Liberty Corner's involvement in the growing financial scandal was first reported by
The Wall Street Journal
. Refco put Bennett on indefinite leave Monday after the debt transfer was discovered by company accountants.
In a press release Tuesday, Refco disclosed sketchy details of the scheme Bennett allegedly employed to hide the transfer of the bad debt to a private company he controlled. Refco didn't identify Bennett's company, which
has learned is Refco Group Holdings Inc., or the "third party customer account" that served as straw man in the alleged plot.
Officials with Liberty Corner, which was founded in 1999 by Terry Pigott, a former executive vice president of asset management at Daiwa Securities, said the entity referenced is Liberty Corner Capital Strategies, "which is solely owned by Terry Pigott."
In an interview with
The Wall Street Journal
, Pigott denied any knowledge of the alleged scheme.
It's not the first time Liberty Corner has been linked to a financial scandal.
Earlier this year, Liberty Corner Cash Management, an affiliated entity, was fired by Ohio Treasurer Jennette Bradley from a lucrative money-management job. The firm had close ties to a political associate of Joe Deters, the state's former treasurer who got embroiled in pay-for-play scandal. A spokesman for Bradley confirmed Liberty Corner's firing, which was first reported in February by
The Cleveland Plain Dealer
Nobody from Liberty Advisors or Liberty Cash Management was charged in the episode, or accused of any wrongdoing.
Liberty Corner was caught up in the scandal because it employed Deters' former chief of staff and campaign manager as its lobbyist in Ohio and got a number of money management jobs from Deters' office.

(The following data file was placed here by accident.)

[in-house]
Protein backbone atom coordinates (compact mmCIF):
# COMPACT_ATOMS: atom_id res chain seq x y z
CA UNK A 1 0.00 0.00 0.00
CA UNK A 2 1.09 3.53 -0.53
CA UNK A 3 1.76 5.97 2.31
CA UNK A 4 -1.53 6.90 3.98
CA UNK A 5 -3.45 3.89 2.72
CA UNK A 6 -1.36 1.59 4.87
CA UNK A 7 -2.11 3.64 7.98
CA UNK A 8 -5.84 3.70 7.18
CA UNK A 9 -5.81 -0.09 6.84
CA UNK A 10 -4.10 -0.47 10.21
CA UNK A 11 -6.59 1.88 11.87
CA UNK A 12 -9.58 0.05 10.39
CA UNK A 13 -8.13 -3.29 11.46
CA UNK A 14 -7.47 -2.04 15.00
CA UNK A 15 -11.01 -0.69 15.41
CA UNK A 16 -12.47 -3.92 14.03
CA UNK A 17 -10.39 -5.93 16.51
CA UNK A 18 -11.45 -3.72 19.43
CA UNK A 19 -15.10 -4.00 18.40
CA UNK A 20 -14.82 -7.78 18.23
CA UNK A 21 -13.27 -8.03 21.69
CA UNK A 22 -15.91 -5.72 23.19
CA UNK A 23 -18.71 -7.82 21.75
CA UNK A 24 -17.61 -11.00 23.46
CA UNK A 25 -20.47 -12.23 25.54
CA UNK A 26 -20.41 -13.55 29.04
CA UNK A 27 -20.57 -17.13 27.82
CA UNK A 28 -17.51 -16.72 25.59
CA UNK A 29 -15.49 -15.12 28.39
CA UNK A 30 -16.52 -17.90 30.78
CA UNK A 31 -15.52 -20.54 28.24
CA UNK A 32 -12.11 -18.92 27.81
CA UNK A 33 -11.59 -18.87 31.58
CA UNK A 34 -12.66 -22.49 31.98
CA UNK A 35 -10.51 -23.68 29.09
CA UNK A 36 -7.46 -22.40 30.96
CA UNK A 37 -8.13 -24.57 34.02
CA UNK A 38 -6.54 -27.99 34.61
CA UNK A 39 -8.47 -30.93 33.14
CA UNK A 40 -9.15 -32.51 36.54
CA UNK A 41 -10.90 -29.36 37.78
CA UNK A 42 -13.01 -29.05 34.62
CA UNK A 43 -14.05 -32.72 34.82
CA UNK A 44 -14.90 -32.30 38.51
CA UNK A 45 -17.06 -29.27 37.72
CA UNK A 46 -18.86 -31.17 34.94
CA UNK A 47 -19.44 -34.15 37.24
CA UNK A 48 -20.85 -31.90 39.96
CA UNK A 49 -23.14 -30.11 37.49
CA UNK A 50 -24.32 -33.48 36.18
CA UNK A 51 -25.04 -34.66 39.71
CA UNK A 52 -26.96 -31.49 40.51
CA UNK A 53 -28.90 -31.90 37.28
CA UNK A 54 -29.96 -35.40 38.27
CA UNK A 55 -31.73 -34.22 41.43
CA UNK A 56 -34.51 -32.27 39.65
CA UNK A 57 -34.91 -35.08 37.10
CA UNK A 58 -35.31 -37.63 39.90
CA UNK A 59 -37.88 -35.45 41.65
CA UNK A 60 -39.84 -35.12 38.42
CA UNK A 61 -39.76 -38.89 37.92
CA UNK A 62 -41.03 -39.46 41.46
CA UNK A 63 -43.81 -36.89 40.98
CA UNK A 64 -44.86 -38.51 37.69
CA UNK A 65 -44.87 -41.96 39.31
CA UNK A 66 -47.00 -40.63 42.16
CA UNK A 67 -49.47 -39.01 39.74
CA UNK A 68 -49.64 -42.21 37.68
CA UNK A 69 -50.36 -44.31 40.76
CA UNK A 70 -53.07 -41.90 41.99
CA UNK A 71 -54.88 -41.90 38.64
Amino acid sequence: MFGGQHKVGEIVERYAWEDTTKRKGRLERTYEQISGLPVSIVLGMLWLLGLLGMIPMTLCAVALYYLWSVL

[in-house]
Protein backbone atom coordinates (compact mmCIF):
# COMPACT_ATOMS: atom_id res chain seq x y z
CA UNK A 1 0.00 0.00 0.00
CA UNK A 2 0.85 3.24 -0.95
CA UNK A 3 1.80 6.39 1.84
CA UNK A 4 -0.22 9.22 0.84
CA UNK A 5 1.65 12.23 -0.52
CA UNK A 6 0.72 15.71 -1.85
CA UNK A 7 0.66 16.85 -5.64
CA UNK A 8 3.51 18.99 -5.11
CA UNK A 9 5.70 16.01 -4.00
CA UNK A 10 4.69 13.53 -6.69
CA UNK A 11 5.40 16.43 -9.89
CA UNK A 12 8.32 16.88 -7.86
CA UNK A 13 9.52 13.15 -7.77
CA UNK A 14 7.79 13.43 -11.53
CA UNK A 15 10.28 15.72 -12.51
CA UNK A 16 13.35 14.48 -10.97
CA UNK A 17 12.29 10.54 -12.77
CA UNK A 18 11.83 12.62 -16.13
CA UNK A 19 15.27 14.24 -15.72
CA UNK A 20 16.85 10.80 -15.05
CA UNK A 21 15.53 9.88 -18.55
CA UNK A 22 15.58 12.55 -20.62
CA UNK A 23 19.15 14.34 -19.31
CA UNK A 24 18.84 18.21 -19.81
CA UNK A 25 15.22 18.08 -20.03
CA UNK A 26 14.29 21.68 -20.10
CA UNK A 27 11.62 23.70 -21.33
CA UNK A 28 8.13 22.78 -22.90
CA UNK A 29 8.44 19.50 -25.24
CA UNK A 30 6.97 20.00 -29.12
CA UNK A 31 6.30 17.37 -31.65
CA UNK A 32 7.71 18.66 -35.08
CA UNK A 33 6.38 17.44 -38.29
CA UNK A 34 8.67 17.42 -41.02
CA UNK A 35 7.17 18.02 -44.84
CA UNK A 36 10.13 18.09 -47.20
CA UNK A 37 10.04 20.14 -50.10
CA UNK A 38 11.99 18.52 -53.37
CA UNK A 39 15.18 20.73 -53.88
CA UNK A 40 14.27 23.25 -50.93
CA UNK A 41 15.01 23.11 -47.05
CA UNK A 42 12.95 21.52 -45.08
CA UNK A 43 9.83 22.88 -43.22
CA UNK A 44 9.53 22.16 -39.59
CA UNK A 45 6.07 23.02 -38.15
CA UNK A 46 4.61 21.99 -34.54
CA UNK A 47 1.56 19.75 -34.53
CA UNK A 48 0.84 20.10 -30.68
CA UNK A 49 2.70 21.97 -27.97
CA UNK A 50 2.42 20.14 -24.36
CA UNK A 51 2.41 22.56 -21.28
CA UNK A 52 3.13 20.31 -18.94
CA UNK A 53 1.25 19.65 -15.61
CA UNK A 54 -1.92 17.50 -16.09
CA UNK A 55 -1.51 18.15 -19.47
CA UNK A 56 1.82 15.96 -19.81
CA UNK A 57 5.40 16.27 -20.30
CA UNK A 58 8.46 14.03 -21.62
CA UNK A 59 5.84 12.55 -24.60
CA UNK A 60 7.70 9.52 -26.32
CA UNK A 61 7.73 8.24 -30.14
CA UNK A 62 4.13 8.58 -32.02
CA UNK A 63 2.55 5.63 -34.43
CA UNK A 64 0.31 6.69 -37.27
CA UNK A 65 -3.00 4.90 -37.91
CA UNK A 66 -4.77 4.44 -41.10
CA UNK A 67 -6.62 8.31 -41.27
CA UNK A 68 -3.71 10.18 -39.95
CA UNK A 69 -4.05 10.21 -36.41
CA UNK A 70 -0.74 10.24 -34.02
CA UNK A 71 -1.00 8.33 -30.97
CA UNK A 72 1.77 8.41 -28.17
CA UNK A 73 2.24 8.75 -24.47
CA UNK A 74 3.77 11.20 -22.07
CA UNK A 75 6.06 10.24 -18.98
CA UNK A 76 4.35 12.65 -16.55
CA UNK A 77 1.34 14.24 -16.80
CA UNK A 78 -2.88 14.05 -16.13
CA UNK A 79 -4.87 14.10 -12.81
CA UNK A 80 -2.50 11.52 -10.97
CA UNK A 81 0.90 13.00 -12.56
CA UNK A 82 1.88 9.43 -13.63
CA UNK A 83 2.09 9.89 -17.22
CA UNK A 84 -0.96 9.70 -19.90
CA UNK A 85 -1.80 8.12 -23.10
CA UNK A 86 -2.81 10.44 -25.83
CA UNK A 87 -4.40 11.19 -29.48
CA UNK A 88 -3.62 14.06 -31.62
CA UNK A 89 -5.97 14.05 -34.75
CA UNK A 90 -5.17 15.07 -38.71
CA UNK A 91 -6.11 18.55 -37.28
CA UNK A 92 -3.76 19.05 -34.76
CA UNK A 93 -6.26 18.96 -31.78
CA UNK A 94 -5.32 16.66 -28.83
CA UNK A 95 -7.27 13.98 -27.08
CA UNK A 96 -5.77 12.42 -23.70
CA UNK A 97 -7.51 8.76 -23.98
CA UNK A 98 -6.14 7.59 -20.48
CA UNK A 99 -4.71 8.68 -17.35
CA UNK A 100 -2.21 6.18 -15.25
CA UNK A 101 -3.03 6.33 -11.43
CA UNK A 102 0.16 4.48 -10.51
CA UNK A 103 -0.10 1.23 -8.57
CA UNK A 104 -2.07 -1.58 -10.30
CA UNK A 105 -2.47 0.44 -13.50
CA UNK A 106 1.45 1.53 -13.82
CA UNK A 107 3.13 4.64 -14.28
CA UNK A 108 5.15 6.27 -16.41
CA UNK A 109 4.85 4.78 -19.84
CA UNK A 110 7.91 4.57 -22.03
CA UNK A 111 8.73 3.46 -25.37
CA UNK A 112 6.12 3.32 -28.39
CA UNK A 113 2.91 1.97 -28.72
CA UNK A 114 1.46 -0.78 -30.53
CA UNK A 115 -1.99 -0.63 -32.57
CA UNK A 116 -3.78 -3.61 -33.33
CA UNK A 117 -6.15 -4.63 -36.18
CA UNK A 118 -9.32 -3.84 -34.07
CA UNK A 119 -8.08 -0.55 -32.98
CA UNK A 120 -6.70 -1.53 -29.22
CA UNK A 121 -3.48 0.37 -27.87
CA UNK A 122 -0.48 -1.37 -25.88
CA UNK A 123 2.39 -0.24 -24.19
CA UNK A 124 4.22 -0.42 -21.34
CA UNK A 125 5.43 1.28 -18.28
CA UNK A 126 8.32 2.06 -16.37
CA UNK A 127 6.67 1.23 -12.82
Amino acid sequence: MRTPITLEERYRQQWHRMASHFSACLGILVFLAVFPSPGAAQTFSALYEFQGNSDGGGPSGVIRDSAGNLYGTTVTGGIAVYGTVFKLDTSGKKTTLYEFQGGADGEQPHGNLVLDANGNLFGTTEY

The scandal ultimately led to the conviction of three of Deters' political associates, including Matthew Borges, the former chief of staff who worked as Liberty Corner's lobbyist.
So far, Refco has done little to clarify the scandal to investors. As a result, it has been difficult not to draw the conclusion that Bennett's debt transference was a scheme to burnish the company's balance sheet ahead of its IPO.
The company has sought to distance itself from Bennett, claiming only one other executive knew his company was responsible for a $430 million receivable on Refco's balance sheet.
The opaque language Refco has used in press releases to explain the situation hasn't provided much confidence either.
"These obligations were transferred periodically to the entity controlled by Mr. Bennett, and the company's books and records then reflected a receivable from that entity, rather than a receivable from the originating accounts," Refco said. Why Bennett would effect such a transfer was not explained. Generally speaking, a company like Refco, in which Bennett owns a 33% stake, wants to show as few nonperforming loans as possible on its balance sheet.
Bennett's lawyer, Jack Weinberg, declined to comment.
Bennett pocketed more than $118 million in the firm's August initial public offering and also raked in tens of millions of dollars extra from
a special post-IPO dividend paid by Refco.
Several other securities industry stocks fell in a weak market Wednesday. Shares of
Chicago Mercantile Exchange
lost 3.8%, while
lost 1.8% and
Staff Reporter Michael Marino contributed to this report.